Nitric oxide (NO) has been demonstrated to mediate events during ovulation,pregnancy, blastocyst invasion and preimplantation embryogenesis. However,less is known about the role of NO during postimplantation development. Therefore, in this study, we explored the effects of NO during vascular development of the murine yolk sac, which begins shortly after implantation. Establishment of the vitelline circulation is crucial for normal embryonic growth and development. Moreover, functional inactivation of the endodermal layer of the yolk sac by environmental insults or genetic manipulations during this period leads to embryonic defects/lethality, as this structure is vital for transport, metabolism and induction of vascular development. In this study, we describe the temporally/spatially regulated distribution of nitric oxide synthase (NOS) isoforms during the three stages of yolk sac vascular development (blood island formation, primary capillary plexus formation and vessel maturation/remodeling) and found NOS expression patterns were diametrically opposed. To pharmacologically manipulate vascular development,an established in vitro system of whole murine embryo culture was employed. During blood island formation, the endoderm produced NO and inhibition of NO(L-NMMA) at this stage resulted in developmental arrest at the primary plexus stage and vasculopathy. Furthermore, administration of a NO donor did not cause abnormal vascular development; however, exogenous NO correlated with increased eNOS and decreased iNOS protein levels. Additionally, a known environmental insult (high glucose) that produces reactive oxygen species(ROS) and induces vasculopathy also altered eNOS/iNOS distribution and induced NO production during yolk sac vascular development. However, administration of a NO donor rescued the high glucose induced vasculopathy, restored the eNOS/iNOS distribution and decreased ROS production. These data suggest that NO acts as an endoderm-derived factor that modulates normal yolk sac vascular development, and decreased NO bioavailability and NO-mediated sequela may underlie high glucose induced vasculopathy.
Establishment of the extra-embryonic vascular system is vital for survival,growth and homeostasis in the vertebrate embryo. Vasculogenesis, the in situ development of blood vessels from angioblasts, begins in the extra-embryonic yolk sac prior to vasculogenesis in the embryo proper(Boucher and Pedersen, 1996). Vasculogenesis occurs during cardiovascular organogenesis, a period when the developing embryo undergoes profound biochemical and metabolic changes as landmark morphologenetic movements are occurring. Development of the vitelline circulation allows the embryo to shift from reliance on diffusion-dependent nutrient delivery to a system of vascular conduits(Jollie, 1990). Moreover,normal development of the cardiovascular system is particularly important as it is the first functional organ/system to develop during organogenesis in the vertebrate embryo; thus, heart/vascular defects will affect subsequent embryonic development.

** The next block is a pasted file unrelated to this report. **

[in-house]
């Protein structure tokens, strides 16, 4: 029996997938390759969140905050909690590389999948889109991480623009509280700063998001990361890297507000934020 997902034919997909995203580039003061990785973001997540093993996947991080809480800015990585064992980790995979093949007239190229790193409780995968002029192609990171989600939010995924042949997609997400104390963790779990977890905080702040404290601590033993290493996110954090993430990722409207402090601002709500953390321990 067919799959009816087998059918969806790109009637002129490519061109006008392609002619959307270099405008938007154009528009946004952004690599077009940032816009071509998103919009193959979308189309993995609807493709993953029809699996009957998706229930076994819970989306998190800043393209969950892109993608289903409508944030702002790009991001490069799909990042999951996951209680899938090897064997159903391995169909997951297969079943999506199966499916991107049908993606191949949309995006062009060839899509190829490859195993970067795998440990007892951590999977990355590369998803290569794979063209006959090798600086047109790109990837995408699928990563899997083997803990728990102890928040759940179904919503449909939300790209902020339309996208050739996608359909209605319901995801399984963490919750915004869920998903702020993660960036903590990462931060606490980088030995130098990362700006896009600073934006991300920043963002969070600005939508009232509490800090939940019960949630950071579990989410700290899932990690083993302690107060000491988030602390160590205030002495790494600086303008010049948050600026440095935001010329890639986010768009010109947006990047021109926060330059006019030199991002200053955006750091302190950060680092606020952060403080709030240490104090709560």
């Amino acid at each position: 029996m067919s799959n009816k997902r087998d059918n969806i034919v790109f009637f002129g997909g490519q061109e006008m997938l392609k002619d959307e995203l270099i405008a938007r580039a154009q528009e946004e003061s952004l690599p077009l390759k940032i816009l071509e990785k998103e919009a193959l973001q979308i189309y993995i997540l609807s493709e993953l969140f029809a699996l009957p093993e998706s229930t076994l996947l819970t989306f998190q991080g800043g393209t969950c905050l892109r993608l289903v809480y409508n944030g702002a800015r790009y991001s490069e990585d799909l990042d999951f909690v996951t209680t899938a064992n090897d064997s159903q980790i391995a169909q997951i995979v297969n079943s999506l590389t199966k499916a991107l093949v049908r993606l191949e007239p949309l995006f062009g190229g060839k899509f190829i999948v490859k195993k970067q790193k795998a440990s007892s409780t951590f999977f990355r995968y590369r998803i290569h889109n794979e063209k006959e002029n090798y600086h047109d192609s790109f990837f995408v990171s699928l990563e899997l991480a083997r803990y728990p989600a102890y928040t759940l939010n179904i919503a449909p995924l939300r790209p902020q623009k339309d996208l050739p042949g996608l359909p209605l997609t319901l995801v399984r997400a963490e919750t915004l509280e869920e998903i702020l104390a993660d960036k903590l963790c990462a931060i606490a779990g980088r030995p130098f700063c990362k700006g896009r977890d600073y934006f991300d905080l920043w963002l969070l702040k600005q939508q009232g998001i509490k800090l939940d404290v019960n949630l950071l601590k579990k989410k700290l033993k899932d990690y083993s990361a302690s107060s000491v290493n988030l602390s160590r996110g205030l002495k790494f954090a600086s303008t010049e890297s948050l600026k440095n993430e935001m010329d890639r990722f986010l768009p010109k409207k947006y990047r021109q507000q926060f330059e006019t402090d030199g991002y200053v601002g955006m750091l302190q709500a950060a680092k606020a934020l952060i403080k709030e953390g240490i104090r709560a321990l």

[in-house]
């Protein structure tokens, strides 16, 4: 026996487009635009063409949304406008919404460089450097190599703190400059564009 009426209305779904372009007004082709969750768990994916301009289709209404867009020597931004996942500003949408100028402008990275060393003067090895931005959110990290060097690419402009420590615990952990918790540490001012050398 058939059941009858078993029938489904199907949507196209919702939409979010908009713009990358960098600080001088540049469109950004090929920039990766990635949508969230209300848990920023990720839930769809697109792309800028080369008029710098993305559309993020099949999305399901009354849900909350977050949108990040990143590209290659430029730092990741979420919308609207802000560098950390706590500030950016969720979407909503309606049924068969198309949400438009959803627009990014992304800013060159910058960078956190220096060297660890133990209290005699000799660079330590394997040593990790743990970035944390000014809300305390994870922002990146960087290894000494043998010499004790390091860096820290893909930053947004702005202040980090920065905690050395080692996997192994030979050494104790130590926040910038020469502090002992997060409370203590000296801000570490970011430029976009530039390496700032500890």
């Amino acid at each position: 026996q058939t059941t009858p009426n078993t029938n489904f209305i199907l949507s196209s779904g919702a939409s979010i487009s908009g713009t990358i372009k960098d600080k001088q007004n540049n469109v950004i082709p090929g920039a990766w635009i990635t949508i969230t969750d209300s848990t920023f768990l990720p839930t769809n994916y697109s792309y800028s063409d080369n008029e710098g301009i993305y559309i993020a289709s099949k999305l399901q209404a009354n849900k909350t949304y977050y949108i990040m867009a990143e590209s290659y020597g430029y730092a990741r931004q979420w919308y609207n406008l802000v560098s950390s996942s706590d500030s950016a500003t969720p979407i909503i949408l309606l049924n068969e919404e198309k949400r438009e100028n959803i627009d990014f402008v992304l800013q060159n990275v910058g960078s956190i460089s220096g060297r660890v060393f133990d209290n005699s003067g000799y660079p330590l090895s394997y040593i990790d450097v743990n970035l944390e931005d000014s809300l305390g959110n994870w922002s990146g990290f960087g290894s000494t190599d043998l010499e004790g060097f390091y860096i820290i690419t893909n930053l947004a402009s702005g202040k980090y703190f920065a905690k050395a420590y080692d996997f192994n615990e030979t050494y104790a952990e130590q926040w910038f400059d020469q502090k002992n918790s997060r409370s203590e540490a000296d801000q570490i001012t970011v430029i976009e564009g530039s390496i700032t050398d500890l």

Studies with knockout mice have revealed several essential molecules that participate in vertebrate vasculogenesis, including ephrins, TIE2,angiopoeitin (ANG), platelet-derived endothelial cell adhesion molecule(PECAM), vascular endothelial growth factor (VEGF) and basic fibroblast growth factor (bFGF) (Gerety and Anderson,2002; Sato et al.,1995; Suri et al.,1996; Duncan et al.,1999; Gerber et al.,1999; Yasuda et al.,1992). Loss of many of these molecules leads to vascular dysfunction characterized by enlarged, hyperfused capillaries and embryonic lethality due to cardiovascular defects. Despite the knowledge gained from these studies, the regulatory molecules and signaling events underlying vessel development and patterning remain largely unknown(Darland and D'Amore, 2001; Tallquist et al., 1999). One possible candidate is nitric oxide (NO), a small multifunctional gaseous molecule that acts as a vasoactive agent, signaling molecule and free radical in mammalian systems (Bogdan,2001; Papapetropoulos et al.,1999; Schmidt and Walker,1994).